The H7N9 strain of bird flu can spread among ferrets and could do the same among humans under certain conditions, according to lab animal studies on the virus published Thursday.
So far there have been no known cases of human-to-human spread of the new virus, which has infected 131 people and killed 36 since it first emerged in China in March.
If the virus were found to be able to spread easily among humans, experts fear it could trigger a widespread pandemic. Animal studies are a first step toward understanding how easily the virus might spread in people.
"The emerging human H7N9 influenza is infectious and transmissible in mammals," said the study in the US journal Science led by researchers at Shantou University, the University of Hong Kong and co-authored by colleagues in the US and Canada.
"Under appropriate conditions, human-to-human transmission of the H7N9 virus may be possible," the study added.
Scientists infected lab ferrets with a sample of H7N9 taken from one of the people who died from it, and found that the virus spread among ferrets in direct contact, said the report.
The virus was also found to be transmissible by air, though just one of the three ferrets tested became ill in this way.
The study also tested pigs, which are considered even closer than ferrets to humans, and found that pigs could become infected but that they did not pass the virus to each other.
"If the study has shown that one pig had easily infected another pig, then I would be more concerned," said Anthony Fauci, head of the US National Institute of Allergy and Infectious Diseases.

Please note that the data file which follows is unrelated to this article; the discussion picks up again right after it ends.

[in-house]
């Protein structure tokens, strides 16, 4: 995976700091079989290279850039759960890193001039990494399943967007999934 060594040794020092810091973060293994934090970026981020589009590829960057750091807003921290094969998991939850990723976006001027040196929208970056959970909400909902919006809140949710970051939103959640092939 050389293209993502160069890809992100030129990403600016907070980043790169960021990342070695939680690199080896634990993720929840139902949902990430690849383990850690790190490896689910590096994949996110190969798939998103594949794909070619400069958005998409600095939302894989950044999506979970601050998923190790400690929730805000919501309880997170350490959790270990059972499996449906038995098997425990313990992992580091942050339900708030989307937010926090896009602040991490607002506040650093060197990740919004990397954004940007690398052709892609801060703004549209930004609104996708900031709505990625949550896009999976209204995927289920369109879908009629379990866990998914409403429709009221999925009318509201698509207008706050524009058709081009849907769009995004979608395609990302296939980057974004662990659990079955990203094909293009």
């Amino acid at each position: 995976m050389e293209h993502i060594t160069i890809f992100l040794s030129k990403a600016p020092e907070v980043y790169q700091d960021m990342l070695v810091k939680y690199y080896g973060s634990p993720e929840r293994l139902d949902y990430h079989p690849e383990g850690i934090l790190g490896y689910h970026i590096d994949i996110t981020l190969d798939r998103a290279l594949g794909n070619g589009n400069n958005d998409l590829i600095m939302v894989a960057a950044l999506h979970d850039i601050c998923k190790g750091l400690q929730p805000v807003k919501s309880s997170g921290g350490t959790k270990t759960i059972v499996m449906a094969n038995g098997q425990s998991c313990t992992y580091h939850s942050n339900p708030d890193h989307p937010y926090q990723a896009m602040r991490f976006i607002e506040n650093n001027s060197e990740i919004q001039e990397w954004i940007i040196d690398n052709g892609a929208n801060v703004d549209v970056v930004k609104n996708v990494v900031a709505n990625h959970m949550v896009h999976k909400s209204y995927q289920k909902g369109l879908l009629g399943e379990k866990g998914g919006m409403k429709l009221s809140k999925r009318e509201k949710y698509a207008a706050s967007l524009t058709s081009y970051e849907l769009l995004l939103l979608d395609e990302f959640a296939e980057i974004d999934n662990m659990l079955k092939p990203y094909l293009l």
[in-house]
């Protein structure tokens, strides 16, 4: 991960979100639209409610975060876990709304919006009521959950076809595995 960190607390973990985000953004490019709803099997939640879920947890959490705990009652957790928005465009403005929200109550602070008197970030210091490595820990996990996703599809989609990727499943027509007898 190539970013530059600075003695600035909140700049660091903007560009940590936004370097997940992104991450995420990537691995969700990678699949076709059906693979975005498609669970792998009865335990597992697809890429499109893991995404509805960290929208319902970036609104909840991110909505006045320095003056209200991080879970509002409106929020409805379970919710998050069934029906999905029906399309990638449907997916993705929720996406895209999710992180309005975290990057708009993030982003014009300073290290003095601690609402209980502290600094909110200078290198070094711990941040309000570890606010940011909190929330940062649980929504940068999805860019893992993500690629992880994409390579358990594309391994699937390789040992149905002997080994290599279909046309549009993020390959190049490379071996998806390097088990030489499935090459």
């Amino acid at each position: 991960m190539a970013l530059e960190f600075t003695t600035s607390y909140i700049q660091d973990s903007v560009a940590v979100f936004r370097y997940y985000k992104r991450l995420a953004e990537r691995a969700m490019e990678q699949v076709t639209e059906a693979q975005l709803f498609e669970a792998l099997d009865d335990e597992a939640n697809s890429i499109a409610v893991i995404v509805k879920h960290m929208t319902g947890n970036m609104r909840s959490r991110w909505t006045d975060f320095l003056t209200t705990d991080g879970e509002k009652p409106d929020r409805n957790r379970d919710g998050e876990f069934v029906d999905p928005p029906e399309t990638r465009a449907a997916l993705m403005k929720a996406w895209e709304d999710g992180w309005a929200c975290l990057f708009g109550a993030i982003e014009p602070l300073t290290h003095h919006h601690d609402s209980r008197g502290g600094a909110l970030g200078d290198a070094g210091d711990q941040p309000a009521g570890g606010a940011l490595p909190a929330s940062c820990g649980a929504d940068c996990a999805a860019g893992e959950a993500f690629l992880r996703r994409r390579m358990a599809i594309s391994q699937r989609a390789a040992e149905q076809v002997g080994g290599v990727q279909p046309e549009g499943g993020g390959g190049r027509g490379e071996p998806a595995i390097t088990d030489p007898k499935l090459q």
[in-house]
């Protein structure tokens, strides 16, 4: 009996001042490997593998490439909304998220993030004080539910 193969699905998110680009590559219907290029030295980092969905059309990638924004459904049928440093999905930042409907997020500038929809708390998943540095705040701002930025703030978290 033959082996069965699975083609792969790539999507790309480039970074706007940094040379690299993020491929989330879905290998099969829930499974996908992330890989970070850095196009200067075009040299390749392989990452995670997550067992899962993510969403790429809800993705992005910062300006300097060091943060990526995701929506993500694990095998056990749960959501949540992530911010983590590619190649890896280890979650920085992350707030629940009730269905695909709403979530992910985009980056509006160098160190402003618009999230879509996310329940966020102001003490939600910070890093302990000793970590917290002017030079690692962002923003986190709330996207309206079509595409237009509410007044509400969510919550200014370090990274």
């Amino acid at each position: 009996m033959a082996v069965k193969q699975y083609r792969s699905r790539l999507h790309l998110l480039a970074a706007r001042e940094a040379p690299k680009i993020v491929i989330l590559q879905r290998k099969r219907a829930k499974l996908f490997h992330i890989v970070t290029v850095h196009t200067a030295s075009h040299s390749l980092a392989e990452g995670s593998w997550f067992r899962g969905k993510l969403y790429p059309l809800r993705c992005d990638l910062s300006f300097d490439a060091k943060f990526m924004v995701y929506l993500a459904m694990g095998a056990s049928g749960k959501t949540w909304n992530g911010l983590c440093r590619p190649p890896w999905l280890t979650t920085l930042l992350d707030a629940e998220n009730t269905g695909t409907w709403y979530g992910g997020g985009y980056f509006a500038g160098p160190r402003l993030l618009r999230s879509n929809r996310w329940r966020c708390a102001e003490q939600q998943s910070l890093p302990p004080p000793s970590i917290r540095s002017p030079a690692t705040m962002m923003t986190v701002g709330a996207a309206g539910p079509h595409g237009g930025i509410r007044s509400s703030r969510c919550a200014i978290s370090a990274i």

Fauci, who was not involved in the research, said the findings should be interpreted with caution.
"Under very experimental circumstances, one mammal can infect another one by direct contact," he told AFP.
"Saying that we are now in a greater danger of a pandemic is probably an exaggeration," he added. "It's obviously something we need to keep an eye on to make sure we understand the virus better."
Ferrets that were infected did not show symptoms of illness right away, even though they had the virus in their nasal secretions, which the study authors noted was typical in pandemic and seasonal influenza.
After the infected animals were autopsied, the virus was found to be replicating in the upper as well as the lower respiratory tract, and viral RNA was detected in the ferrets' trachea, lungs, lymph nodes and brains.
"It seemed significant to me that that much virus is reaching the brain," said Suresh Mittal, a bird flu expert and professor of comparative pathology at Purdue University.
Mittal, who was not involved in the research, said that it is not unusual for certain highly pathogenic viruses to reach the brain, but it is not often seen in human flu pandemics and more research is needed.
"Physicians will be more careful looking at patients and seeing if patients develop signs of encephalitis or not," he told AFP.
Some symptoms might include confusion, dizziness, severe headache and neck pain, he said.
Overall, Mittal said the study appeared to be well done and offered important signs about the transmissibility of the virus.
"The virus seems dangerous because it does infect humans and even in the pigs the virus comes out in nasal secretions," he said.
"The main thing is how to keep this away from the pig, which is a mixing vessel."
He said that poultry and pig farms are typically kept separate in North America and Europe, lowering the likelihood that an avian influenza could emerge and jump to a pig host and eventually infect humans.
"But in China they may not be separate, so there the chances of getting the avian virus from poultry into pigs is much easier," he said.